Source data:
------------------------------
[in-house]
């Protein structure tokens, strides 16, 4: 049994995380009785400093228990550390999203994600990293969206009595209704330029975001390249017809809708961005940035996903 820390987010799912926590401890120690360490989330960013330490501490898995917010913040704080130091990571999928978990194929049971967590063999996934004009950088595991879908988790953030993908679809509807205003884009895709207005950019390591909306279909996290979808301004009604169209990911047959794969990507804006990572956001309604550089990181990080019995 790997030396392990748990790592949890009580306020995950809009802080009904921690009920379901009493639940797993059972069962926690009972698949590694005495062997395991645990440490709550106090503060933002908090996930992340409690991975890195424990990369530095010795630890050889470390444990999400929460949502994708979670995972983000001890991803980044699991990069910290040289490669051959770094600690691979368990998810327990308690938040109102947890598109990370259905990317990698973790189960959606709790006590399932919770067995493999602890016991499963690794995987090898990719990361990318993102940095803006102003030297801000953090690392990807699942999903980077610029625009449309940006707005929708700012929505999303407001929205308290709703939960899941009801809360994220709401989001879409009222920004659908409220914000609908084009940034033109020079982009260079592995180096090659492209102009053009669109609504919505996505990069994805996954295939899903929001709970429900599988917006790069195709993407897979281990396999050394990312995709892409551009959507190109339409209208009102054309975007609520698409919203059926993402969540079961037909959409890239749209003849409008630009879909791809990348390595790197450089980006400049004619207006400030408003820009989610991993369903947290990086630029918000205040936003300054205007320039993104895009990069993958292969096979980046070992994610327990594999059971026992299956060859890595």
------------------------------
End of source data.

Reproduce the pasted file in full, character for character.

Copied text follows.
[in-house]
């Protein structure tokens, strides 16, 4: 049994995380009785400093228990550390999203994600990293969206009595209704330029975001390249017809809708961005940035996903 820390987010799912926590401890120690360490989330960013330490501490898995917010913040704080130091990571999928978990194929049971967590063999996934004009950088595991879908988790953030993908679809509807205003884009895709207005950019390591909306279909996290979808301004009604169209990911047959794969990507804006990572956001309604550089990181990080019995 790997030396392990748990790592949890009580306020995950809009802080009904921690009920379901009493639940797993059972069962926690009972698949590694005495062997395991645990440490709550106090503060933002908090996930992340409690991975890195424990990369530095010795630890050889470390444990999400929460949502994708979670995972983000001890991803980044699991990069910290040289490669051959770094600690691979368990998810327990308690938040109102947890598109990370259905990317990698973790189960959606709790006590399932919770067995493999602890016991499963690794995987090898990719990361990318993102940095803006102003030297801000953090690392990807699942999903980077610029625009449309940006707005929708700012929505999303407001929205308290709703939960899941009801809360994220709401989001879409009222920004659908409220914000609908084009940034033109020079982009260079592995180096090659492209102009053009669109609504919505996505990069994805996954295939899903929001709970429900599988917006790069195709993407897979281990396999050394990312995709892409551009959507190109339409209208009102054309975007609520698409919203059926993402969540079961037909959409890239749209003849409008630009879909791809990348390595790197450089980006400049004619207006400030408003820009989610991993369903947290990086630029918000205040936003300054205007320039993104895009990069993958292969096979980046070992994610327990594999059971026992299956060859890595």